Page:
LocationDalmarnock, Glasgow, Glasgow City G40, United Kingdom
Text description provided by the architects. In the summer of 1896, three new railway stations at Glasgow Green, Bridgeton Cross and Dalmarnock were constructed by the Glasgow Central Railway Company (later to become the Caledonian Railway Company). Dalmarnock station (originally formed as Bridgeton Station) became part of a route connecting Maryhill, in the North West, to Newton in the South East of central Scotland.
Dalmarnock Station has been re-invented to better serve the Commonwealth Games district in 2014 and form part of Clyde Gateway’s ongoing, long term transformation of Glasgow’s east end. A new public entrance and ticket hall lead to 2 new stairways and an enhanced platform experience. The client team include Network Rail, Glasgow City Council, Strathclyde Passenger Transport and Clyde Gateway with First Scotrail as train operator.
Our challenge has been to enhance the travelling experience within a new station that contributes positively to the wider architectural heritage of Dalmarnock. The design philosophy is intended to raise the passenger experience along with the overall quality of place making. We have made a deliberate effort to design a dynamic sequence of spaces that inform and direct passengers through the station in a simple, elegant manner. Transitions between high and low spaces form an identifiable route through the building from platform to street.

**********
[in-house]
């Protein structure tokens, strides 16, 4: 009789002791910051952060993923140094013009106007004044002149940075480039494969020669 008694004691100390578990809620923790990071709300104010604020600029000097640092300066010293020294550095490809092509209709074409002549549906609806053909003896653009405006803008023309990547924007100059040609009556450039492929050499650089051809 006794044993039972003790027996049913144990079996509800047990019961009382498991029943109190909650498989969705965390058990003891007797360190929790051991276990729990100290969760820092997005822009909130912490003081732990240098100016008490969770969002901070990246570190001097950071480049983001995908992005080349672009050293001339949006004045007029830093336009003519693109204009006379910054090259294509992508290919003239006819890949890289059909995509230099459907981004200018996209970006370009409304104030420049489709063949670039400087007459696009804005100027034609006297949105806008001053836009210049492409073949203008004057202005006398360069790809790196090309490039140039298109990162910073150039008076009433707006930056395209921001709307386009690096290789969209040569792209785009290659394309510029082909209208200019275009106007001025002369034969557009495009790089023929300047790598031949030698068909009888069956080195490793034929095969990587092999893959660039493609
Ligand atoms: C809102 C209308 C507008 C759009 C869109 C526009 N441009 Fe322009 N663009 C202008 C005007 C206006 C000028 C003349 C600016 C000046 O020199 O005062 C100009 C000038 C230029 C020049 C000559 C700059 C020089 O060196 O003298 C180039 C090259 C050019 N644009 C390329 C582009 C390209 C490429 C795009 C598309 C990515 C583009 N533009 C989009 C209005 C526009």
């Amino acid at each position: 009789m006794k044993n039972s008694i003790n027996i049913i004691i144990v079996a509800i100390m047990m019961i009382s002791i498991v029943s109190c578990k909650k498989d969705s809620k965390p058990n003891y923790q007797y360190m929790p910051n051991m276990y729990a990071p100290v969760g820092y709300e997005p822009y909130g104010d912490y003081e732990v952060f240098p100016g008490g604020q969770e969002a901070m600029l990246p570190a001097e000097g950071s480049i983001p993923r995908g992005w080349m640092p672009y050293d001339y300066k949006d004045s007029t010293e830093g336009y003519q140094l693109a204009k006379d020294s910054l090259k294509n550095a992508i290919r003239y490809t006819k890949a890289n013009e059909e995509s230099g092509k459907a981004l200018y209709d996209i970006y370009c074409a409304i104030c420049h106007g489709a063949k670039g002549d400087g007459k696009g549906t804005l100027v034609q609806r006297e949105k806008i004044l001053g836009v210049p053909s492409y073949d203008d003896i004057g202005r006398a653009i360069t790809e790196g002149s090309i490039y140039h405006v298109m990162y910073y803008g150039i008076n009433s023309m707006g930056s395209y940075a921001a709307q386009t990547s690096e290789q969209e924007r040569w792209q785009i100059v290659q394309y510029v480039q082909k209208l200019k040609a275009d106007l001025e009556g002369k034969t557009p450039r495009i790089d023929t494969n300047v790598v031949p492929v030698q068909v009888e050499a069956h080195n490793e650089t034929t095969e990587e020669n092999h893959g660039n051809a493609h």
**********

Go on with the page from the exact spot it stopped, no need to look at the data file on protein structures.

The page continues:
Internally, materials are an honest expression of galvanized steel and acid etched concrete in large format panels that describe the descent from street level to the platforms. The stair and passageway construction has a monolithic presence as do the tall concrete structural columns containing lighting and communications fixtures.
Externally a single skin of translucent, cast glass is used as a seamless surface, presenting a greater sense of scale to the outside world while striking considered relationships with the homogenous sandstone and brickwork of the original stations’ infrastructure. The outside skin maximises natural daylight within the interior and transforms at night to become an illuminated backdrop to Dalmarnock Road.
The parallel rail line geometries set out by the structure and facades are reinforced within the roofscape as a series of narrow folded planes capturing the stations built elements on both sides of the line in a form more able to communicate to the city.
The roofscape is therefore conceived as a designed set of peaks and valleys that reinforce the themes of the station interior. High fold lines suggest entrances and interfaces with the outside world whereas low fold lines suggest the internal worlds’ connection to the railway. Designed to be ‘cut’ from a larger template, the roofscape is seen as a quiet memory of grander station architecture whilst being appropriate to the scale and form of Dalmarnock Station.